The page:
My sister used to cook a Crispy Shrimps dish at our house in Tarlac, that was so memorable for her guests who were visiting from America. Then when her guests returned to the States, they called me up to ask for the recipe. The funny thing was that my sister lived in the Philippines and yet I was the one folks would ask for the recipe. So I resorted to calling her up overseas to ask ‘What was the crispy shrimp your guests were raving about?”
After a few descriptions of the dish, I recreated her recipe. I have cooked this over and over again since. It is one of the easiest dishes to put together.
The secret to making the shrimps taste good and crisp is to first make sure the seafood is fresh. Cook it the day you purchased the shrimps and you will have fantastic results. Then after peeling and washing the shrimps, pat them dry with paper towels and let them ‘rest’ a few minutes before dredging in the cornstarch. The best thing you can do for this dish is to make sure the cooking oil is hot enough. If you put the shrimps in the oil while it is still lukewarm, you won’t have the crispy outcome. If you put the shrimps in too late when the oil is nearly burning, then you’ll have burnt shrimps. I don’t use a thermometer, but if you do a good cooking oil temperature would be 350 F.
The simplest method for me is putting a wooden chopstick into the oil, vertically with the widest part of the tip immersed into the hot cooking oil. If tiny bubbles burst forth from the sides of the chopstick then the oil is ready.
The shrimps pan fry swiftly in minutes. Once cooked, drain the shrimps on parchment paper and sprinkle sea salt all over. Squeeze lime juice on the shrimps. Serve it quickly with a cold tomato salad and some boiled rice. The crisp, crunchy yet feather light shrimps will be such a delight on any day all year long. And after just one attempt, you’ll have mastered this scrumptious crispy shrimp recipe. You won’t have to call me to ask how my sister cooked this one.
- 1 pound large fresh shrimps washed, peeled, heads removed
- 1 Tablespoon fresh lemon juice
- 2 teaspoons salt divided, use 1 teaspoon for marinade, rest for sprinkling on cooked shrimps
- 1 teaspoon ground black pepper divided, use 1/2 teaspoon for marinade, rest for sprinkling on cooked shrimps
- 1/2 cup cornstarch
- 2 cloves garlic finely minced
- 1/4 cup vegetable oil for pan frying
- 1 Tablespoon lime juice
- for serving: steamed rice
- for serving: tomato-cucumber salad
- 1 stalk scallions chopped, for garnish
- Peel, devein and remove heads of fresh shrimps. In a medium sized non reactive bowl, marinate uncooked shrimps with lemon juice, salt and black pepper powder for no longer than 30 minutes.
- Drain marinade. Pat the shrimps dry with paper towels.
- In a small bowl, combine the cornstarch and garlic. Coat the shrimps all over with the cornstarch and garlic mixture. Set aside.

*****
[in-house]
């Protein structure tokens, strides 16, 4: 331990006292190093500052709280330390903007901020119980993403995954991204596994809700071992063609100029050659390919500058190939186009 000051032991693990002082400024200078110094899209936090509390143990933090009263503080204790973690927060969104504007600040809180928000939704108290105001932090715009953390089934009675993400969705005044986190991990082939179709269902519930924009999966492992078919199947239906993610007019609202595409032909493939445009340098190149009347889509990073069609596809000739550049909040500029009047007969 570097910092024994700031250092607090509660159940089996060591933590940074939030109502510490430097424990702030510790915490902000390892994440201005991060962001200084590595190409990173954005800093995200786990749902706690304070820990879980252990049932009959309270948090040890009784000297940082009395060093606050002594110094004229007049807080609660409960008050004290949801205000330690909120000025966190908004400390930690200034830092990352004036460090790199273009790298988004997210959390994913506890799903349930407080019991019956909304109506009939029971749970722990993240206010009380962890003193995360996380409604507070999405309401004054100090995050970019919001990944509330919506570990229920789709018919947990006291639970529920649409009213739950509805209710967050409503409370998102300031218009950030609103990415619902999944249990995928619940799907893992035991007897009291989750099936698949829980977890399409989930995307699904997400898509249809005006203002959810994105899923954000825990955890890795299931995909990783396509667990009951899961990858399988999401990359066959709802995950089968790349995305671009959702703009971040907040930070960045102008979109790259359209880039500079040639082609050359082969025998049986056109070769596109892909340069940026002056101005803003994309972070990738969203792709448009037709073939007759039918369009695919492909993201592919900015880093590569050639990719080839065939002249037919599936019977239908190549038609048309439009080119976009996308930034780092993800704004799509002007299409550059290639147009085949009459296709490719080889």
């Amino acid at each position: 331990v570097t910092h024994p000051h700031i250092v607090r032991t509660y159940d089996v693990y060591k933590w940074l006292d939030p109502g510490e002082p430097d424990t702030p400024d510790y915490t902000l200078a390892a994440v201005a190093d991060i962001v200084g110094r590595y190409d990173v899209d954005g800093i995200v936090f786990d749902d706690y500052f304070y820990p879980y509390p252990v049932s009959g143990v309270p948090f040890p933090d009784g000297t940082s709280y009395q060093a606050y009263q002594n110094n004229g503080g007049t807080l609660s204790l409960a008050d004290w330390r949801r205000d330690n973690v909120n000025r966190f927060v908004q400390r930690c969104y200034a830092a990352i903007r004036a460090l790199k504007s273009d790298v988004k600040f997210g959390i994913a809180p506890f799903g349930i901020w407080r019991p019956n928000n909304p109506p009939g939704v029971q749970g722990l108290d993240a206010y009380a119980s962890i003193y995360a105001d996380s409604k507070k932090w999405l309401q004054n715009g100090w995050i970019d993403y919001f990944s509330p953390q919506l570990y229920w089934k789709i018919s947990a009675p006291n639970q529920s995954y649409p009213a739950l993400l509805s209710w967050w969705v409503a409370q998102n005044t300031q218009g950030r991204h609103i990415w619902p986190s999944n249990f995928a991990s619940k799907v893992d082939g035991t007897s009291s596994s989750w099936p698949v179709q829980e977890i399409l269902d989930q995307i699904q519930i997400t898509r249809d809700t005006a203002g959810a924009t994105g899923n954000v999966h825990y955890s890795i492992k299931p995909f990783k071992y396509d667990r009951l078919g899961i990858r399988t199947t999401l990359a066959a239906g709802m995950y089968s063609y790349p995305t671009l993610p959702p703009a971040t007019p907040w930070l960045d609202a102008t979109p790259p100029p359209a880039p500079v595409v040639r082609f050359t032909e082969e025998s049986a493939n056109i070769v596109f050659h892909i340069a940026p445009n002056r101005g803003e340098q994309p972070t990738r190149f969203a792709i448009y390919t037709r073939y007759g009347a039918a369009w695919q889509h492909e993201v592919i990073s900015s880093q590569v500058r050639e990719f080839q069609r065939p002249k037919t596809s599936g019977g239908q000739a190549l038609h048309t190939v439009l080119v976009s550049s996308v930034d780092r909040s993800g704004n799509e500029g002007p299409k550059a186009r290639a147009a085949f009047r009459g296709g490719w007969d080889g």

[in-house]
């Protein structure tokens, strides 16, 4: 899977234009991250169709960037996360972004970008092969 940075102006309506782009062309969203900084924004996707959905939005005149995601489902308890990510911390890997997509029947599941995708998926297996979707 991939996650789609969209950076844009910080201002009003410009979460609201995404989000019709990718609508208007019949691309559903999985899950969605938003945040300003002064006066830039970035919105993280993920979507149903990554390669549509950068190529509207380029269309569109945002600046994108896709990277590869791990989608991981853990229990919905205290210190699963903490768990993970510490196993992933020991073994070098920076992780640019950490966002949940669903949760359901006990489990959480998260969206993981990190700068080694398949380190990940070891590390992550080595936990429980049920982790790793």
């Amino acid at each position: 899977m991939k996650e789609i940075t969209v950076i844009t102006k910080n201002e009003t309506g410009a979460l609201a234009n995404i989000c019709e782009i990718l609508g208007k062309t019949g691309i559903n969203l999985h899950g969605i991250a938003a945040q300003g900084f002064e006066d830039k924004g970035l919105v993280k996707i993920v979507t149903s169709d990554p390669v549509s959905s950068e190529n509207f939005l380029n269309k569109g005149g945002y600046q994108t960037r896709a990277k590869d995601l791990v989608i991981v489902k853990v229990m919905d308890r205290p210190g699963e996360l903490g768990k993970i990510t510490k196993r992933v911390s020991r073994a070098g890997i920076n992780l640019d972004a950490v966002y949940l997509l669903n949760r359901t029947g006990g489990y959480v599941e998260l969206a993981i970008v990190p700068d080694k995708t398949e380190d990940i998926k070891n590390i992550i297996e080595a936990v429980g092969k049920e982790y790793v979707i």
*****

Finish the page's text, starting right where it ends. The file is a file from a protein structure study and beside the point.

- Over medium high heat, in a large skillet, add the cooking oil. When oil is hot enough, after about 3 minutes, add the shrimps a few batches at a time. The cooking oil temperature must be hot enough (about 350 F) so that the cooked shrimps will be crunchy.
- Cook the shrimps for about 5 minutes on each side, turning them around to cook evenly.
- When cooked, drain shrimps on parchment paper to remove excess oil. Sprinkle with fresh lime juice, salt and freshly ground black pepper powder. Serve with boiled rice and a chilled vegetable salad.
- Cook’s comments: the shrimps turn out crisp if pan-fried a few at a time. The cooking oil’s temperature drops and gets colder if there are too many shrimps cooking all at once. Use fresh, uncooked shrimps for this recipe.
- * Spicy variation: for a spicy version, sprinkle some chili powder or Schiracha over the cooked shrimps (optional).
- Hello, Friends! All the images and content here are COPYRIGHT PROTECTED. This means BY LAW you are NOT allowed to use my photos or content on your website, books, films, videos without my permission. If you want to republish this recipe, please re-write it in your own words and simply link back to this blog to give proper attribution. Or request my permission at [email protected] It’s the legal thing to do. Thank you.
Notes on Nutrition: The nutrition information provided is an estimate and will vary based on cooking methods and specific brands of ingredients used.
Did you like this recipe? I have more classic recipes inspired by my late mother’s cooking in my popular cookbook: My Mother’s Philippine Recipes. If you’re learning how to cook Filipino food or a fan of Philippine cuisine, buy my cookbooks and books on Amazon.com sold worldwide in paperback and Kindle format.
Hello, Friends! Please DO NOT LIFT OR PLAGIARIZE my original recipe, stories, photos or videos. All the images and content on this blog are COPYRIGHT PROTECTED and owned by my media company Besa-Quirino LLC. This means BY LAW you are NOT allowed to copy, scrape, lift, frame, plagiarize or use my photos, essays, stories and recipe content on your websites, books, films, television shows, videos, without my permission. If you wish to republish this recipe or content on media outlets mentioned above, please ASK MY PERMISSION, or re-write it in your own words and link back to my blog AsianInAmericaMag.com to give proper attribution. It is the legal thing to do. Thank you. Email me at [email protected]